April 2nd, 2008
While we’re waiting for our Solar Telescope to arrive, you might like to try making your own solar viewer… and if you think this sounds like fun, have a look at the animations made out of Galileo’s sunspot drawings of 1613, pictured above.
Warning: Do not look directly at the Sun under any circumstances or you will cause permanent and irreparable damage to your sight. You can, however, observe what is happening to the Sun through a solar viewer.
What you need
To build a solar viewer you will need:
* two pieces of white card
* aluminium foil
* a pin
* binoculars or telescope (optional).
What to do
1. Cut a five centimetre square in the centre of one piece of card.
2. Use a piece of aluminium foil to cover the square hole and tape to the card. Pierce a small hole in the centre of the foil using a pin or the sharp end of a pencil.
3. Stand with your back to the Sun and hold the card with aluminium foil above your shoulder or to your side, in the direction of the Sun. Use the other piece of cardboard to show the light passing through the hole in the aluminium foil.
4. By changing the distance between the two pieces of card you can change the size and brightness of the Sun’s image.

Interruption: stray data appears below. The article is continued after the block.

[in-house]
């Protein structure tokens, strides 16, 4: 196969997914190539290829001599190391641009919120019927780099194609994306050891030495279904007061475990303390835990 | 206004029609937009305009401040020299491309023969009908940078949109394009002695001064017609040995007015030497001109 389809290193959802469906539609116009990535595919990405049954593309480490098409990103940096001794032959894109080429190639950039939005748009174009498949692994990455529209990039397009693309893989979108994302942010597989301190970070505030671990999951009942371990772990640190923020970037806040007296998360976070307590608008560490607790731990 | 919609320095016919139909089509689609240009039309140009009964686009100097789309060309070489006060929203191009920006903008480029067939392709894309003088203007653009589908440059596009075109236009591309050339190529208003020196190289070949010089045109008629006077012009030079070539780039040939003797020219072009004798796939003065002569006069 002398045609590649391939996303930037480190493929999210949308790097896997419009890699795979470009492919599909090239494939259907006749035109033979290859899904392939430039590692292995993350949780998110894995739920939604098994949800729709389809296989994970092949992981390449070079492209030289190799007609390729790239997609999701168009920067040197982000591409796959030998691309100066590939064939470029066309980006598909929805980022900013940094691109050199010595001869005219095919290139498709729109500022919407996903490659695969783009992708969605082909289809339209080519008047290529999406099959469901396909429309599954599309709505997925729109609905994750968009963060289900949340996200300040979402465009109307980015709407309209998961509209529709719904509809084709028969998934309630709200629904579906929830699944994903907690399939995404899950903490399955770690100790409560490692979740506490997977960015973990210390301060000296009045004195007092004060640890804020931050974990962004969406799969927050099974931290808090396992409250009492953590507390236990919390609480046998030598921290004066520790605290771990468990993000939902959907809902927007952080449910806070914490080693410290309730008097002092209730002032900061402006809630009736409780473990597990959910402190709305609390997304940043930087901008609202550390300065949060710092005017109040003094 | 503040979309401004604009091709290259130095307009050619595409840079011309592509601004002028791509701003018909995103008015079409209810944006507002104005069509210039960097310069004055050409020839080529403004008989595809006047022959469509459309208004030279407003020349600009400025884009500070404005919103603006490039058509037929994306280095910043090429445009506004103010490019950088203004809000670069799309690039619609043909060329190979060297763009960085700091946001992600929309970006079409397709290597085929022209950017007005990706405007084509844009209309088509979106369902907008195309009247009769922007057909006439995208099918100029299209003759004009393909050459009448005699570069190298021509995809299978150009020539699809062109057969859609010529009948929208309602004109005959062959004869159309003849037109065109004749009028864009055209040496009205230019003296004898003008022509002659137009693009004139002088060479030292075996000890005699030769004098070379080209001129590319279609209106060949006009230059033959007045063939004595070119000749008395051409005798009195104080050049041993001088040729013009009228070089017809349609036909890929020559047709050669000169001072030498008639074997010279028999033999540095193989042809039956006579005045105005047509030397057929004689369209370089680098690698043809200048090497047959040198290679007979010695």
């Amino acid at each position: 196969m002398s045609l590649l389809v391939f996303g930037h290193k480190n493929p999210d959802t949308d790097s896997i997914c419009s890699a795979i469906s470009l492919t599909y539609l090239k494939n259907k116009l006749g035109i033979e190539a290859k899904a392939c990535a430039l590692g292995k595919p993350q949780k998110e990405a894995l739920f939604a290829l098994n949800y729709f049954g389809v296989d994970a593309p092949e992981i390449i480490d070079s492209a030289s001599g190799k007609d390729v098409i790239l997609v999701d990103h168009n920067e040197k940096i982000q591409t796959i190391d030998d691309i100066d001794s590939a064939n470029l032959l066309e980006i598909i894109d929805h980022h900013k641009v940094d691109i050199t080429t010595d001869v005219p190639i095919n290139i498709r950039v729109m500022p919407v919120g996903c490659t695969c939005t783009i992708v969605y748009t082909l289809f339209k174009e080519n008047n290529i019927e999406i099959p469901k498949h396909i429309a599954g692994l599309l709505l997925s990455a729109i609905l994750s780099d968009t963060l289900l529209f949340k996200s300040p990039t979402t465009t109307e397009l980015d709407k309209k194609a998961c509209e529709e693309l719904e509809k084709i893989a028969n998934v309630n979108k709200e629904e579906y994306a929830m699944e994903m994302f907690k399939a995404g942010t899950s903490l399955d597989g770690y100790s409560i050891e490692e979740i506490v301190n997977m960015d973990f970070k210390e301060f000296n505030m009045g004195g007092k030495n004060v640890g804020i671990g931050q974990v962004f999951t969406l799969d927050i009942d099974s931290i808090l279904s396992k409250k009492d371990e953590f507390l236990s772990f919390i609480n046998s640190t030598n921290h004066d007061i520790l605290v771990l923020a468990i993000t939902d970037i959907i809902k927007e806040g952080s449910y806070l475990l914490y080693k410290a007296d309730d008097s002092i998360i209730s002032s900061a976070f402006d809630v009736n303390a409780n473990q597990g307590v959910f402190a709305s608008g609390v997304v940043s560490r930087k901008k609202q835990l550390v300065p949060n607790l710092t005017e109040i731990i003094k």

5. Holding the two pieces of card approximately one metre apart works best.
An alternative is to use a telescope or pair of binoculars to project an image of the Sun.
Diagram showing light from the Sun entering one lense of the binoculars and shining onto a screen as an image.
At no time should you look through the binoculars or telescope to view the Sun.
If you use binoculars attach them to a tripod and cover one lens with a piece of card.
Aim the binoculars or telescope at the Sun and project the image on to a screen or wall.
To protect the binoculars or telescope from becoming hot and overheating, turn it away from the Sun every minute or so.